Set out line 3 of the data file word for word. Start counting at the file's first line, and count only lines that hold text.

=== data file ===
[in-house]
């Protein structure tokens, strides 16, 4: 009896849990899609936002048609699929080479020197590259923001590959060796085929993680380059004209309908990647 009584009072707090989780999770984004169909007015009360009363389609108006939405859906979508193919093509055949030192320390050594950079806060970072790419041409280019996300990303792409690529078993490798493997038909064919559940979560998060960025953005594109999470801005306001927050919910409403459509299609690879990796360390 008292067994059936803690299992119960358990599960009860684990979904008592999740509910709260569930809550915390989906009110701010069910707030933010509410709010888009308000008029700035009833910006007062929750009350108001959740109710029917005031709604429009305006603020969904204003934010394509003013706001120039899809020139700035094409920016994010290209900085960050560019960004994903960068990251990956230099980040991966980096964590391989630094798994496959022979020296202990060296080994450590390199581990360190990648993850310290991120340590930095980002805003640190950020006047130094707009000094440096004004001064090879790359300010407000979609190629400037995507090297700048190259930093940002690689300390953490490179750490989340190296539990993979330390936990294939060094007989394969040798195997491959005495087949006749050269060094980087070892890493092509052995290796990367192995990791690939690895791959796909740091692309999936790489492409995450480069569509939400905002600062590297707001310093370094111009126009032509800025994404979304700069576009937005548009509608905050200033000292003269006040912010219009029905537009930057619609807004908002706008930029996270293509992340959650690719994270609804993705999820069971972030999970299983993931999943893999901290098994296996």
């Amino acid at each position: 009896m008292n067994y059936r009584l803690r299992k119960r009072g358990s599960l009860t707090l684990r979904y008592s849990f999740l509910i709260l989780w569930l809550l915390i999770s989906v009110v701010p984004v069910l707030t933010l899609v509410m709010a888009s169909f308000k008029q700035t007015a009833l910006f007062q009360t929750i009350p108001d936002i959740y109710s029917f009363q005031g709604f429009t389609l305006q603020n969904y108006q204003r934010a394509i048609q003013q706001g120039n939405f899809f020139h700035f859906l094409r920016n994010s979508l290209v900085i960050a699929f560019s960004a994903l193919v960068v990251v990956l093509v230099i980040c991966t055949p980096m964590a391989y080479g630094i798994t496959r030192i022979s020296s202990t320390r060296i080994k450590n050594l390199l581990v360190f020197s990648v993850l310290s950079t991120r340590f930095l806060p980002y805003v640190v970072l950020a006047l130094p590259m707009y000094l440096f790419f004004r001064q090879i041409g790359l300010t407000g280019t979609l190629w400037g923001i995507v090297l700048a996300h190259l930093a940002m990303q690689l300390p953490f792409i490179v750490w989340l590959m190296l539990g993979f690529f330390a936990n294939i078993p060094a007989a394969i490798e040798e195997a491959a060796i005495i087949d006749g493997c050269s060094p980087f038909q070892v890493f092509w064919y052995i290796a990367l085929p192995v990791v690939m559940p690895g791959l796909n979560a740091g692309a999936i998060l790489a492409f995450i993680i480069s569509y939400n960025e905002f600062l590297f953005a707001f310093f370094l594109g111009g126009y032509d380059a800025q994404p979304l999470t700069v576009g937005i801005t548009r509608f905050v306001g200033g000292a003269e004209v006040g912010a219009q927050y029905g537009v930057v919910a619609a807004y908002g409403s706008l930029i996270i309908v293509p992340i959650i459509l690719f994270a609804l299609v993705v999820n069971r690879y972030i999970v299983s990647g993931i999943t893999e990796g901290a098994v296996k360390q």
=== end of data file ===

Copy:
């Amino acid at each position: 009896m008292n067994y059936r009584l803690r299992k119960r009072g358990s599960l009860t707090l684990r979904y008592s849990f999740l509910i709260l989780w569930l809550l915390i999770s989906v009110v701010p984004v069910l707030t933010l899609v509410m709010a888009s169909f308000k008029q700035t007015a009833l910006f007062q009360t929750i009350p108001d936002i959740y109710s029917f009363q005031g709604f429009t389609l305006q603020n969904y108006q204003r934010a394509i048609q003013q706001g120039n939405f899809f020139h700035f859906l094409r920016n994010s979508l290209v900085i960050a699929f560019s960004a994903l193919v960068v990251v990956l093509v230099i980040c991966t055949p980096m964590a391989y080479g630094i798994t496959r030192i022979s020296s202990t320390r060296i080994k450590n050594l390199l581990v360190f020197s990648v993850l310290s950079t991120r340590f930095l806060p980002y805003v640190v970072l950020a006047l130094p590259m707009y000094l440096f790419f004004r001064q090879i041409g790359l300010t407000g280019t979609l190629w400037g923001i995507v090297l700048a996300h190259l930093a940002m990303q690689l300390p953490f792409i490179v750490w989340l590959m190296l539990g993979f690529f330390a936990n294939i078993p060094a007989a394969i490798e040798e195997a491959a060796i005495i087949d006749g493997c050269s060094p980087f038909q070892v890493f092509w064919y052995i290796a990367l085929p192995v990791v690939m559940p690895g791959l796909n979560a740091g692309a999936i998060l790489a492409f995450i993680i480069s569509y939400n960025e905002f600062l590297f953005a707001f310093f370094l594109g111009g126009y032509d380059a800025q994404p979304l999470t700069v576009g937005i801005t548009r509608f905050v306001g200033g000292a003269e004209v006040g912010a219009q927050y029905g537009v930057v919910a619609a807004y908002g409403s706008l930029i996270i309908v293509p992340i959650i459509l690719f994270a609804l299609v993705v999820n069971r690879y972030i999970v299983s990647g993931i999943t893999e990796g901290a098994v296996k360390q």